varicose veins

How to deal with plantaris muscle rupture

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The plantaris muscle is a small-sized muscle in the rear part of the leg. Travelling along the other calf muscles, the plantaris muscle and its tendon are in the same position with the calf muscles and Achilles tendon.

Any form of injury to the plantaris muscle strikingly mimics some of the symptoms of a calf strain or an Achilles tendon tear but the recovery process from an injury is relatively simpler.

How the plantaris muscle ruptures

Any grievances to the plantaris muscle can either manifest as a muscular strain or a plantaris muscle rupture. This injury is also called as “tennis leg” since many who end up with this injury are athletes who lunge forward such as tennis players. The usual indications of a rupture include the following:

  • Abrupt pain or soreness in the rear part of the calf
  • Distension and bruising in the back part of the leg
  • Swelling or clustering of the calf muscle
  • Spasm and cramping of the calf muscle
    Plantaris muscle rupture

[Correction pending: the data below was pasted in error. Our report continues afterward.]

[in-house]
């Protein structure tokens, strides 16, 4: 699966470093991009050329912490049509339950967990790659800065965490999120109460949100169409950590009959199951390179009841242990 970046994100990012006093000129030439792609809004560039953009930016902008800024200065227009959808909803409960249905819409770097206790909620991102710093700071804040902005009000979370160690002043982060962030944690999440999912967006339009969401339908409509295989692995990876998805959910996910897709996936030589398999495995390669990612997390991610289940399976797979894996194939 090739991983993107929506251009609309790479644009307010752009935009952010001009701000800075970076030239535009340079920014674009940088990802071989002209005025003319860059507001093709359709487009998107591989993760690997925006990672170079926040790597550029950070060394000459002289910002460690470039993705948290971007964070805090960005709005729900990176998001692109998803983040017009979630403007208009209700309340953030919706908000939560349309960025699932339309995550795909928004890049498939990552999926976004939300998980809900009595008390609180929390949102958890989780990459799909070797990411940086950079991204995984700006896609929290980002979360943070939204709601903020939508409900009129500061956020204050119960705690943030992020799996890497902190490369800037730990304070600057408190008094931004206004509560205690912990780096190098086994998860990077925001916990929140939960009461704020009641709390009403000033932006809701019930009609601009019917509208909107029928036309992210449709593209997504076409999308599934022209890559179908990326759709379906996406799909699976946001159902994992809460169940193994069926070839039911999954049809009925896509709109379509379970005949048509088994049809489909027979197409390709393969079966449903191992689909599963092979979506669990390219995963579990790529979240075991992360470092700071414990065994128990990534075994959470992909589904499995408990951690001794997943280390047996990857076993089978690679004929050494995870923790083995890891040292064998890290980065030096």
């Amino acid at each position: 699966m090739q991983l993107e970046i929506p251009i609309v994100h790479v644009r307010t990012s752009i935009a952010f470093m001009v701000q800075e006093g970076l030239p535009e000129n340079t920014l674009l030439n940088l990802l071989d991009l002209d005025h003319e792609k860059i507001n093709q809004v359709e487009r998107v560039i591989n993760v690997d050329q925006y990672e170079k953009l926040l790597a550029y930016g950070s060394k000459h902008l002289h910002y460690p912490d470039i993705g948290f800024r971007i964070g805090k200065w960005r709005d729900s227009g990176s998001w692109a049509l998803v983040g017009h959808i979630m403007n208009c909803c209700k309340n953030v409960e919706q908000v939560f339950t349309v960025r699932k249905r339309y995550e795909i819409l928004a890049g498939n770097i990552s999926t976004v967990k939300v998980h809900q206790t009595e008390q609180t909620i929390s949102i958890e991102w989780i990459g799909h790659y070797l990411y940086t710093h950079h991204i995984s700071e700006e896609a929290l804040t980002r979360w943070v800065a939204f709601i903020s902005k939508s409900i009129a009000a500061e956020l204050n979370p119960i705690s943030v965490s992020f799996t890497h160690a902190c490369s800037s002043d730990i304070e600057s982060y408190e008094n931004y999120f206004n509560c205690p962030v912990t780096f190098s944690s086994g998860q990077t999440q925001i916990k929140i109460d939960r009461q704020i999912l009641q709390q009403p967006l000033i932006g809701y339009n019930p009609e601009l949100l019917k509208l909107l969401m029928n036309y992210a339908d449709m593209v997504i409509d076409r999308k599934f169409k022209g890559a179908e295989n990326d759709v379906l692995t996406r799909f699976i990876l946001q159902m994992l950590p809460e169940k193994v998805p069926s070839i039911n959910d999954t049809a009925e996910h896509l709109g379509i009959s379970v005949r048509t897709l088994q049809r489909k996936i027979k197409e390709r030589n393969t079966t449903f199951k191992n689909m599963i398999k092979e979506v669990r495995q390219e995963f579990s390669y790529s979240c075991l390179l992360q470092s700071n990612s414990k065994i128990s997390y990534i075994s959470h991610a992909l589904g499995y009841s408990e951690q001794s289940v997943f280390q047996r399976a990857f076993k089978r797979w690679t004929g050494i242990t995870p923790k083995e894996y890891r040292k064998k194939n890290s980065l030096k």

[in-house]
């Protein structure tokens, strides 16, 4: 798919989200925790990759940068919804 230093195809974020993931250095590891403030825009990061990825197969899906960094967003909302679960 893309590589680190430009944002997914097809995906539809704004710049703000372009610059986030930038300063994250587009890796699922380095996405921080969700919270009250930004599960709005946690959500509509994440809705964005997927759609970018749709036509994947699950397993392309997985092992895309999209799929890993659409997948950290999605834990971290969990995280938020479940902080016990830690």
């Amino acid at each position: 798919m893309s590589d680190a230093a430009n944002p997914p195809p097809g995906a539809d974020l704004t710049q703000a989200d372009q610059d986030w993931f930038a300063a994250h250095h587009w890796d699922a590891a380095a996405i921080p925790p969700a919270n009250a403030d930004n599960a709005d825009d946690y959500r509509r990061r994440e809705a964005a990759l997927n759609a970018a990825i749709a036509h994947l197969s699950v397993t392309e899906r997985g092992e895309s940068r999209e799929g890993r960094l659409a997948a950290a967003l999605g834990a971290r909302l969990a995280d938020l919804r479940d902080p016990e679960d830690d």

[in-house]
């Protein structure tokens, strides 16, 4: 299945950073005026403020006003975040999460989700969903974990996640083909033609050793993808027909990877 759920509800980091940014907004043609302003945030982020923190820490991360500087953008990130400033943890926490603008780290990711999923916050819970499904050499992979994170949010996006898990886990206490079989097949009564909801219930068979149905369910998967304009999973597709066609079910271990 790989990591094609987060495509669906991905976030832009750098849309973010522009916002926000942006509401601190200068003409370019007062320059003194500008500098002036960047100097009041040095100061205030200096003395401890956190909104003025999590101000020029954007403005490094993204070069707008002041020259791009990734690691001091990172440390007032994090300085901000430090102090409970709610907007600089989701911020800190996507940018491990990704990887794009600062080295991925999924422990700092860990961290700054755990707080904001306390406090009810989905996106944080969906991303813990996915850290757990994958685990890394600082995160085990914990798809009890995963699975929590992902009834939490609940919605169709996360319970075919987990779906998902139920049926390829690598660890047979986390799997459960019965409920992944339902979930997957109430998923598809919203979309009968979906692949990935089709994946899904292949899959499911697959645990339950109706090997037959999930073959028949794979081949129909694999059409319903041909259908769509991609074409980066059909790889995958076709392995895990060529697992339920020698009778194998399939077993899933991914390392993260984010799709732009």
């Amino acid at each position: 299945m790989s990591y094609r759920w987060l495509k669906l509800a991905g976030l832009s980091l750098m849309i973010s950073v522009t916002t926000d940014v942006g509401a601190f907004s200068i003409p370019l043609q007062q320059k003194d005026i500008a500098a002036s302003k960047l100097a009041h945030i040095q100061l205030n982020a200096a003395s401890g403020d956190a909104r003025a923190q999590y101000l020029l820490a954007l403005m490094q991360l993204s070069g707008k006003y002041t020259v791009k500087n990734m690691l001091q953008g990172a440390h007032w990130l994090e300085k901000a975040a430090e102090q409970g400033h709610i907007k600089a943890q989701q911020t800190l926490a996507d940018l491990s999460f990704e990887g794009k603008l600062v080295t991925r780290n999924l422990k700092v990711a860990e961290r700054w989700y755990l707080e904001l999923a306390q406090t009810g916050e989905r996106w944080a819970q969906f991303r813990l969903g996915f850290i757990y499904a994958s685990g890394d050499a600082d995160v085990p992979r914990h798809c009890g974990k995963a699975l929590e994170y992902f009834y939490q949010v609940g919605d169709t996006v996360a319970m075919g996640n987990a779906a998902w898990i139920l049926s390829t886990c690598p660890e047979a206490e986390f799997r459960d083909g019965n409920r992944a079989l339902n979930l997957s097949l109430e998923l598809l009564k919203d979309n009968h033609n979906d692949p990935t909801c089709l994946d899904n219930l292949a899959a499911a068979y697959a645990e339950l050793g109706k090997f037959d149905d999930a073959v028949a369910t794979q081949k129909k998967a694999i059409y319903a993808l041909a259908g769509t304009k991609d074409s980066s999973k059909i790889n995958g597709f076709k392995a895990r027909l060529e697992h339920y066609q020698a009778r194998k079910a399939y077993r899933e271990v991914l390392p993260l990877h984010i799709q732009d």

Abrupt pain or soreness in the rear part of the calf

An initial step to confirm a diagnosis is to ensure that the injury is not a serious Achilles tendon tear. Individuals who develop Achilles tendon tears could not point the foot downwards due to the severed tendon while injury to the plantaris muscle will not cause this limitation.

If a diagnosis is unclear, there are tests that can be carried out to confirm or exclude a diagnosis of a plantaris muscle rupture. The commonly used tests include MRI or an ultrasound. Both tests are useful in confirming an injury to the plantaris muscle or other possible causes of calf pain.


The treatment for a plantaris muscle injury does not require surgery. Even though injuries can trigger pain and disability, the symptoms eventually resolve with simple measures.

The initial treatment for a plantaris muscle rupture is the RICE method. In case the pain is intense, the individual requires a short period of immobilization or use crutches to allow the pain to subside.

Gradual increase in the strength and mobility can be achieved with the guidance of a trainer or physical therapist. In most cases, the symptoms eventually resolve but it is not uncommon for full recovery to take 6-8 weeks depending on the severity of the injury.

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